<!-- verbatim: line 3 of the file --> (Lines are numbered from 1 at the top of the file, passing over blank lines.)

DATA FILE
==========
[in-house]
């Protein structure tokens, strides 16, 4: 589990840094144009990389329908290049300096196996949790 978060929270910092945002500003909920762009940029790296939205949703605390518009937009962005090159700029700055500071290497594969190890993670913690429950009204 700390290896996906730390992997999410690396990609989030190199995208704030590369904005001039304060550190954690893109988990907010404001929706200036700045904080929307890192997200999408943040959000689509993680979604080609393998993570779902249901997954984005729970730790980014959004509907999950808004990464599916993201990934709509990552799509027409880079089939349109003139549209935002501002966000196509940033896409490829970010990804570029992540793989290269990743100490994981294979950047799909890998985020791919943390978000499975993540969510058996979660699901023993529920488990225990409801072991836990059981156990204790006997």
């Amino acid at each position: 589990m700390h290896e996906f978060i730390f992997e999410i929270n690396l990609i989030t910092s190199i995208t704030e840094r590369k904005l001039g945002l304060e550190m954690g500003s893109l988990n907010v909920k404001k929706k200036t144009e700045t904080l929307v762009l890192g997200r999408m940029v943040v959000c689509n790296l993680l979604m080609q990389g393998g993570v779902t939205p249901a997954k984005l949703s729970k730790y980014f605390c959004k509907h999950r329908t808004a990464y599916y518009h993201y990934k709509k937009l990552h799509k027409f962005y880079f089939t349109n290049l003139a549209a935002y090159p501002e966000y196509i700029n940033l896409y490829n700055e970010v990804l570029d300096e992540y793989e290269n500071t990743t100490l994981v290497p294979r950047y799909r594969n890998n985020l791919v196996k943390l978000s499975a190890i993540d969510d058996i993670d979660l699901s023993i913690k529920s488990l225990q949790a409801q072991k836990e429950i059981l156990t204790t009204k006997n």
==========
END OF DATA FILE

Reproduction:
């Amino acid at each position: 589990m700390h290896e996906f978060i730390f992997e999410i929270n690396l990609i989030t910092s190199i995208t704030e840094r590369k904005l001039g945002l304060e550190m954690g500003s893109l988990n907010v909920k404001k929706k200036t144009e700045t904080l929307v762009l890192g997200r999408m940029v943040v959000c689509n790296l993680l979604m080609q990389g393998g993570v779902t939205p249901a997954k984005l949703s729970k730790y980014f605390c959004k509907h999950r329908t808004a990464y599916y518009h993201y990934k709509k937009l990552h799509k027409f962005y880079f089939t349109n290049l003139a549209a935002y090159p501002e966000y196509i700029n940033l896409y490829n700055e970010v990804l570029d300096e992540y793989e290269n500071t990743t100490l994981v290497p294979r950047y799909r594969n890998n985020l791919v196996k943390l978000s499975a190890i993540d969510d058996i993670d979660l699901s023993i913690k529920s488990l225990q949790a409801q072991k836990e429950i059981l156990t204790t009204k006997n």